SaaS Collaboration and Project Management
Recently I’ve had a number of reasons to look for solutions to collaboration, resource management and project management, including:
- SME Consulting – I’ve been working closely with a local consulting firm that specialises in Financial Markets. They are continuously looking for ways to facilitate collaboration on work products and management of their team at client sites;
- Big Bank whose Strategic PPM isn’t live yet – an unnamed big bank has a strategic plan to roll out a PPM solution. But like many big rollout projects, this may be a while. So life goes on and teams need something now;
- X Big Four Needs Platform – a local branch of what was once a big four (or was it Big Eight?) firm is now without the platform of the defunct global parent. Therefore, they suddenly find themselves needing a solution for collaboration and PSA.
As you can see there is a fair bit of demand in this space.
The Big Incumbents
I am very familiar with the big incumbents. Names like CA Clarity, Compuware Changepoint and IBM Rational, Microsoft Sharepoint… And they all have very mature features. But it seems they also have some other common characteristics: like takes too long; costs too much; doesn’t really do what I want… I don’t want to go into great detail about why this is true.
So these aren’t really viable solutions to the needs of the needy described above.
SaaS Options for Enterprise2.0 and PSA
Clearly SaaS is becoming a viable reality now.
What’s out there?
I have not done an exhaustive search to see everything that’s out there. But here are a couple of very interesting choices to start with.
One category is the more structured team and project management or Professional Services Automation (PSA) style platforms. Of these I’ve found two so far:
- OpenAir – is part of the NetSuite, a leading SaaS provider of CRM and ERP. OpenAir probably hits the mark for those looking for a global player like NetSuite.
- TeamConnect – from TeamFrame is a quick way to get your project management collaboration environment off the ground quickly. This is more the Aussie local outfit. As such, it is probably very short on marketing and flash and strong on critical functionality fitting with the culture here.
The second category is less structured, more Web2.0 style intended to facilitate collaboration and social networking within the team. Here are a couple of choices:
- Jive SBS – is Social Business Software. That seems pretty buz word compliant. Actually though it touches on key categories of collaboration. Also has Jive Express available for you to get up and running quickly for your small company, or team pilot.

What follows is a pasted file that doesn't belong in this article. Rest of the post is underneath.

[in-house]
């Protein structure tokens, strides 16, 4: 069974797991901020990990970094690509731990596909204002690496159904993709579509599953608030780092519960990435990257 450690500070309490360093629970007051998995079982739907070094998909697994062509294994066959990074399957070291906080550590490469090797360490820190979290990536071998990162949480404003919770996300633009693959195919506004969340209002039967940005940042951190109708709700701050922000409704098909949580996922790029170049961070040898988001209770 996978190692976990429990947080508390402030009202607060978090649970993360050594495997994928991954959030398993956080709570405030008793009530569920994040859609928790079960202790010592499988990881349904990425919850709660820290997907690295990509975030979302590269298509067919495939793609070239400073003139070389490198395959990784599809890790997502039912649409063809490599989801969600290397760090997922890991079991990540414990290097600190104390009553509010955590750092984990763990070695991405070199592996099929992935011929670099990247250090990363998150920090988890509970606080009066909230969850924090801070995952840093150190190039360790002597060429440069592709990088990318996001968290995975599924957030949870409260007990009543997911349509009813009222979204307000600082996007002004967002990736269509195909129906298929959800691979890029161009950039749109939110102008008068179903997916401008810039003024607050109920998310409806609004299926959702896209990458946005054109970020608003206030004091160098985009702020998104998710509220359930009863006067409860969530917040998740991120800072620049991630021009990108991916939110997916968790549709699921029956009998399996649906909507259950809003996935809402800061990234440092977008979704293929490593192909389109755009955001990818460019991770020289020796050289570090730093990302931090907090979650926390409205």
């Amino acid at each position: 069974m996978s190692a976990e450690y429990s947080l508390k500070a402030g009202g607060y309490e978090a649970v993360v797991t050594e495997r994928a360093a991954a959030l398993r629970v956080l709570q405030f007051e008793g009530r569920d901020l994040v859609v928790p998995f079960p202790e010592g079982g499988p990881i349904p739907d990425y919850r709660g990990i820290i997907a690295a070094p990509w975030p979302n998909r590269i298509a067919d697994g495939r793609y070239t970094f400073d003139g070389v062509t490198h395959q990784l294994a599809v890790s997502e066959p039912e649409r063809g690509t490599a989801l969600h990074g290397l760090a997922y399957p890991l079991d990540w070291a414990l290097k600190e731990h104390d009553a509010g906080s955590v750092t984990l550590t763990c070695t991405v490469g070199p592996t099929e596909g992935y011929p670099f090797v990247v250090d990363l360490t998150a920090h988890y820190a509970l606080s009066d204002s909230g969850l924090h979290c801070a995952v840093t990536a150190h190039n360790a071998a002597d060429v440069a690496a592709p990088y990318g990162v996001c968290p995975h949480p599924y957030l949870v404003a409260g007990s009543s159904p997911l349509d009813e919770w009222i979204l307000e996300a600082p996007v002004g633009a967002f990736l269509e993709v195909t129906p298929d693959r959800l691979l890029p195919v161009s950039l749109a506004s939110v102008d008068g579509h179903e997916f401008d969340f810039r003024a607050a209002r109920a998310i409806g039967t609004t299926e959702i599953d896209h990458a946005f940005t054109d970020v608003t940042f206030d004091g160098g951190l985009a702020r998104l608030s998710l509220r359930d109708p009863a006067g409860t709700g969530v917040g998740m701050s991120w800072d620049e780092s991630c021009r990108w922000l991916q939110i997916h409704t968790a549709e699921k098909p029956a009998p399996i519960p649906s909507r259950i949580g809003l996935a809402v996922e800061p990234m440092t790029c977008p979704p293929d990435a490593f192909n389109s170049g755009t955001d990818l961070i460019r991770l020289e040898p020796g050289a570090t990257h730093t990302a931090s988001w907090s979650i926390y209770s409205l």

- CentralDesktop – is certainly a contender. At least they know enough to make their listing appear in google when you search for Jive 🙂 Guess that shows their competitor is pretty respectable.
What to think about in Collaboration
Although there are many feautures and functions to evaluate, the most fundamental question for me is: structured vs unstructured. Traditional tools are structure focused. They including things like workflow, task list, forms based functions. Content is found largely by navigation through the taxonomy. In the unstructured world, each content elemnt or page lives alone with tags, keywords and meta data and a powerful search engine to help you find stuff.
Clearly we are moving more towards the unstructured world of blogs and wikis where individuals don’t have to stop and consider where in the world does my content fit in. I just create a new page and start building and linking together with others I found by searching.
What to look out for in SaaS
I think there are two key points that concern people about SaaS that you need to explore before you jump in completely.
- Security – before putting your precious data and delegating a critical business function to a third party you need to be sure the Confidentiality, Integrity and Availability (CIA)’s of security are covered. One quick way to do this is see that they are certain certification such as SAS 70 compliance.
- Lock-in – a second concern is whether you will be locked into the SaaS model for ever. This concern exists for any software system. How do you get your data and documents out of the thing should you decide to migrate to another platform, or bring the thing in house? Be sure the platform has a facility to export all your data into a usable form.
In conclusion, I think if I were faced with the challenge of making my team or firm more effective, and I didn’t already have internal infrastructure in place, I would definitely give one of the above SaaS platforms a try.
Think big, start small, move fast.